Nov 22, 2022
By Sean Fennell
I’m Wide Awake, It’s Morning is, in a lot of ways, the culmination of the early half of Conor Oberst’s career. A series of messy, bursting, sometimes brilliant records marked the first decade of his songwriting output but this was the first collection in which focus, songwriting craft, and musicality came together to create something that would stand the test of time. Oberst and the band have written and recorded dozens of good to great songs, but 2005’s I’m Wide Awake, It’s Morning will be what they are remembered for. So it begs the questions, how do you make a companion EP reworking songs that are so beloved?
The answer, it seems, is to put these songs in a kind of time machine. I’m Wide Awake, It’s Morning is an enduring record, but it is also very much of its specific moment, with Oberst dead set on taking the Iraq War mongers of the time to task repeatedly throughout. For the reissue’s companion EP the band has decided to keep the sentiment but to superimpose an entirely different sound on these songs, making them sound, for better or worse, more like the current iteration of Bright Eyes. “First Day of My Life” is a song you’ve heard even if you aren’t a Bright Eyes fan, one that’s surely been covered in coffee shop open mics from sea to shining sea, but here they turn what is hopeful little folk tune into thumping, pseudo-industrial song, one that is missing a significant amount of the charm of the original. It’s a similar story throughout the EP, even on the cover of Townes Van Zandt’s “Fare Thee Well, Miss Carousel,” a song that would make perfect sense in the context of the original I’m Wide Awake, It’s Morning but feels out of place when rendered in the fashion of the companion EP. (www.thisisbrighteyes.com)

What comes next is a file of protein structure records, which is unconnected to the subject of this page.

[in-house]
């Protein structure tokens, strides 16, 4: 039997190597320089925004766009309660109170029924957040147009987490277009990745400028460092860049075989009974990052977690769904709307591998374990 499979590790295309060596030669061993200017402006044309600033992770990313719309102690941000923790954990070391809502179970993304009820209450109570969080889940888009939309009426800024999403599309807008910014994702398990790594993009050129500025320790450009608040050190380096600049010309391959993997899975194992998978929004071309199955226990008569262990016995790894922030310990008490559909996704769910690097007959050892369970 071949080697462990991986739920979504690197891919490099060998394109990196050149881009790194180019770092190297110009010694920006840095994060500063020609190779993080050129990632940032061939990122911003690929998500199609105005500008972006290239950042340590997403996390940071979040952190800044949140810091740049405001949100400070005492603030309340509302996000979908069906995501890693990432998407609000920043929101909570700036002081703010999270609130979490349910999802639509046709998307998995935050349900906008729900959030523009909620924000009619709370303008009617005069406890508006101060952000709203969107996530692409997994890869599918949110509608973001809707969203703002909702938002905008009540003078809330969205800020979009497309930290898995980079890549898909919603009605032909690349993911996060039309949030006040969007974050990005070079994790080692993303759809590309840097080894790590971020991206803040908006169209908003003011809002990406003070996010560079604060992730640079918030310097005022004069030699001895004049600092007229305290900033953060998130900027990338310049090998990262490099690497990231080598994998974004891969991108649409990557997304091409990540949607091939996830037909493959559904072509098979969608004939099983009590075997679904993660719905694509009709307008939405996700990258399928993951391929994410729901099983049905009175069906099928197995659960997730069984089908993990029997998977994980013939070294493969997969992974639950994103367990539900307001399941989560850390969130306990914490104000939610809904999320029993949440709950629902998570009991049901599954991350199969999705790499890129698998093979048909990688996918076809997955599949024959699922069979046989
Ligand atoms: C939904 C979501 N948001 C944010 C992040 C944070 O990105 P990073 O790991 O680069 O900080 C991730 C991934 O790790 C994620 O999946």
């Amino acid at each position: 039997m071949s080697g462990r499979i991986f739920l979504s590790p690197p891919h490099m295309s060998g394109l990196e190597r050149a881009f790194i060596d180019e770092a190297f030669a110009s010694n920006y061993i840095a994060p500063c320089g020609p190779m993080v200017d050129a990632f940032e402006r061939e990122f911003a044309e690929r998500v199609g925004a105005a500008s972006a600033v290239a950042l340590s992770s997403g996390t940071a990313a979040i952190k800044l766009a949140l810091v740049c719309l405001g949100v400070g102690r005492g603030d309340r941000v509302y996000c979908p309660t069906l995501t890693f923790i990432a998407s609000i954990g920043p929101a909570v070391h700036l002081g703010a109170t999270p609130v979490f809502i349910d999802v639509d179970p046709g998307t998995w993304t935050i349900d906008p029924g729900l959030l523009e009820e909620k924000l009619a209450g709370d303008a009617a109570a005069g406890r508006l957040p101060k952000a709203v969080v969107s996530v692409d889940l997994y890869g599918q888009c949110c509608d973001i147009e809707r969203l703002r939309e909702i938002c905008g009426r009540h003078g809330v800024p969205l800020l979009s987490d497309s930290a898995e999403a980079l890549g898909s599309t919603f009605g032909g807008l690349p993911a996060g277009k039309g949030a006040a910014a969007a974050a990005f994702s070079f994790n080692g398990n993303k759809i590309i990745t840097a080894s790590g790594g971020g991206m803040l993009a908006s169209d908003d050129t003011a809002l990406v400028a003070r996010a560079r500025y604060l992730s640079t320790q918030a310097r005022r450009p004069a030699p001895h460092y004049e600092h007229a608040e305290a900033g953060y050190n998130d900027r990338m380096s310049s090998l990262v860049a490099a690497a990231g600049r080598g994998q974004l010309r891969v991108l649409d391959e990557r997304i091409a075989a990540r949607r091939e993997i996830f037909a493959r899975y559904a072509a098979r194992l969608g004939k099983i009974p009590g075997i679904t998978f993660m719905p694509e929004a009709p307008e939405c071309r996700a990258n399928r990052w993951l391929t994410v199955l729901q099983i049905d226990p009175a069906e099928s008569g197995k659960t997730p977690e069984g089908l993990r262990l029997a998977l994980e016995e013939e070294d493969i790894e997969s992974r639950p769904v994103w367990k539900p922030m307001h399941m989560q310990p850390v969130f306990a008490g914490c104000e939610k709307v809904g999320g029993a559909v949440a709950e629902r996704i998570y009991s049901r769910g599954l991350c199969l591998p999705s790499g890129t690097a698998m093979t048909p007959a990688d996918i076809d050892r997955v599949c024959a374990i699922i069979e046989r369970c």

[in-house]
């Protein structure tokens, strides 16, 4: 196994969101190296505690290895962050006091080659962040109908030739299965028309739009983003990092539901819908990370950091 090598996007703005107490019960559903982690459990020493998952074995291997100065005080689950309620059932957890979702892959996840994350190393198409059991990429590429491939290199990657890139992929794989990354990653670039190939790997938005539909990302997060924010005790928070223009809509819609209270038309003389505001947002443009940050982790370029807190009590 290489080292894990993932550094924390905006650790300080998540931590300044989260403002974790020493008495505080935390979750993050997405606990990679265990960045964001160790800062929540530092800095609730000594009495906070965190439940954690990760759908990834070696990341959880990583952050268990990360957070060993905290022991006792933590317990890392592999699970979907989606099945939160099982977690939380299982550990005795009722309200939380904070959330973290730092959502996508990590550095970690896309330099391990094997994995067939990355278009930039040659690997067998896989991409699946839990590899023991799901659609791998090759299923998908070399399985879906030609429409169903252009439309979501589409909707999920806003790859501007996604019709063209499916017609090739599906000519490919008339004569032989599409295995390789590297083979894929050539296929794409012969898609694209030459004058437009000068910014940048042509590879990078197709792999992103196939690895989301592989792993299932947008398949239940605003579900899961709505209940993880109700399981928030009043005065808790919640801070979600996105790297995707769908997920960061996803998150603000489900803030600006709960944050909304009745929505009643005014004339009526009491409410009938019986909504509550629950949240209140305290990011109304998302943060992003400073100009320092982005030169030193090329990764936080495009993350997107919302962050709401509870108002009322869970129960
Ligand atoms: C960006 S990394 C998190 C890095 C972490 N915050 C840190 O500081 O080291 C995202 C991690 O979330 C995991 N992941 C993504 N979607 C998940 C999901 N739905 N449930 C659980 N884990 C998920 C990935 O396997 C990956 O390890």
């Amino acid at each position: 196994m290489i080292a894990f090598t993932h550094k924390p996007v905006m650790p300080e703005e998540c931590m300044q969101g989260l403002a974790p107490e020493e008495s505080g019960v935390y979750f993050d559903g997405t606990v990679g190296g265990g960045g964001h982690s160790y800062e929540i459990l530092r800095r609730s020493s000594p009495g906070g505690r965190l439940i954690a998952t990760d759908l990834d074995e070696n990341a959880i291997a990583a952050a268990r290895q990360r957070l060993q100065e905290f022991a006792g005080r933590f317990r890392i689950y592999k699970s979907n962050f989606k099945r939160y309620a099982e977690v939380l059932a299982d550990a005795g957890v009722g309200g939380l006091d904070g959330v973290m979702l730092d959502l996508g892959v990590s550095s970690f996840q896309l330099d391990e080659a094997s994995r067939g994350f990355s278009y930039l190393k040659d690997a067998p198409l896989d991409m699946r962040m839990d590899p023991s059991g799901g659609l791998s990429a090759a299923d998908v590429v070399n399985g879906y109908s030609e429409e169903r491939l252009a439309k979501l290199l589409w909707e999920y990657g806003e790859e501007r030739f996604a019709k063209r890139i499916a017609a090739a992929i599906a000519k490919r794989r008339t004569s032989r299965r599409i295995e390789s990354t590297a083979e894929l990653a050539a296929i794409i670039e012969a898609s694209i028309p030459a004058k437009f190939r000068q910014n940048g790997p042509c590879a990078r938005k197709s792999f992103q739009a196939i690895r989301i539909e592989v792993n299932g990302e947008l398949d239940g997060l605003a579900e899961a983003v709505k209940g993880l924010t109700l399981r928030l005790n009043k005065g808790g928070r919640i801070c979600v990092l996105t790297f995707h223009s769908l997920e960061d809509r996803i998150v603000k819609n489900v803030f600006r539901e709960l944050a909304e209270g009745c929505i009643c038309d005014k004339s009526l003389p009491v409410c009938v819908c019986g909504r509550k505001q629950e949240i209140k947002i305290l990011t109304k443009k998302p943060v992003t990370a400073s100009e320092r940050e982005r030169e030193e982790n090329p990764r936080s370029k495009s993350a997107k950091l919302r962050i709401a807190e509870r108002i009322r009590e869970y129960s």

Author rating: 6/10
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